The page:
“Much like us and much unlike any other sentient species we have found so far, humans lack a hive mind or anything even remotely close to it. And with their home planet as populated as it is, there are enough individuals so that socio-historical probability equations can predict outcomes with very high accuracy. Nuclear energy definitely has the potential of destroying humanity. The flaw in your plan, Councilor, is that in order for this to happen, you need a significant number of humans to use it with destructive purposes. You incorrectly assumed that human nature would be enough for this to happen. The problem is that you analyzed human nature in an individual way and extrapolated your results to the entire population. And while individual humans are definitely capable of using nuclear weapons to kill those other individuals they consider their enemies, no human faction will take action that will result in its own destruction. You tried to overcome that by making sure that different human factions would have access to nuclear weapons, expecting mutual destruction as a result. Instead, you just created a deterrent for each of these factions to use their weapons on the other. Giving nuclear weapons just to one of the factions would not have granted any better results, though. In that scenario, that faction would have easily prevailed, joined humanity under a single rule and kept on the path of evolution that would have eventually led to inter-stellar expansion. In both cases, humanity gets nuclear energy as a prize, accelerating their scientific progress significantly. Any socio-history specialist with a bit of talent would have been able to run the equations for you and anticipate these conclusions”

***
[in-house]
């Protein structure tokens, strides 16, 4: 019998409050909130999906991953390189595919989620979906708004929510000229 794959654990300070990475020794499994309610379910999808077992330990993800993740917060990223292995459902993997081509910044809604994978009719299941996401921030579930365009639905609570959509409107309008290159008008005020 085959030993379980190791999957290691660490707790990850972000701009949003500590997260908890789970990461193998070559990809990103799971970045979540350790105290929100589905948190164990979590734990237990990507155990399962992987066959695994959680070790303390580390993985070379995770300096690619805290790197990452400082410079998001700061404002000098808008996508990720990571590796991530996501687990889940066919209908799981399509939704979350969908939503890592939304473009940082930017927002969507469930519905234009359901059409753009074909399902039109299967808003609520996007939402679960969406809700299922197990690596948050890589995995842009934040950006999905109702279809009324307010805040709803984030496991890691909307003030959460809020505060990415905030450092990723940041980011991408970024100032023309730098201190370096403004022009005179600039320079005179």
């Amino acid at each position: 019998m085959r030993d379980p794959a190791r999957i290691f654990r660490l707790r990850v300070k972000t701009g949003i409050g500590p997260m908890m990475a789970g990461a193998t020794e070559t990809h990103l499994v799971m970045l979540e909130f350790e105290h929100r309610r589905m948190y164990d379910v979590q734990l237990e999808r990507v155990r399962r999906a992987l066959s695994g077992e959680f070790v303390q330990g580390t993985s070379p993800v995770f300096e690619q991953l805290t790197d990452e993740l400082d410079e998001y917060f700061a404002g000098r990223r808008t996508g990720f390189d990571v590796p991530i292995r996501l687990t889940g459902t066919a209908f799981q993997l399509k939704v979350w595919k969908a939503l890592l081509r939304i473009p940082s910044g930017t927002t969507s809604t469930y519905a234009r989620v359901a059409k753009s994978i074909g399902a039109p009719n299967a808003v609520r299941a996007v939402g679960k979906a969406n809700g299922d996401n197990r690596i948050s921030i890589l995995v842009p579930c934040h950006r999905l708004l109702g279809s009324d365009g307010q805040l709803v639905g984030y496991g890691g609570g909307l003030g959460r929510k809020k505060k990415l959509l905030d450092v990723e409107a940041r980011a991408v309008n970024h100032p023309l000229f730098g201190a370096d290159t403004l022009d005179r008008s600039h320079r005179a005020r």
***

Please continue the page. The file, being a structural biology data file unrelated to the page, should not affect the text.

There were some murmurs all around the table as Telara looked at her rival with fire in her eyes. She was about to speak when another councilor spoke up.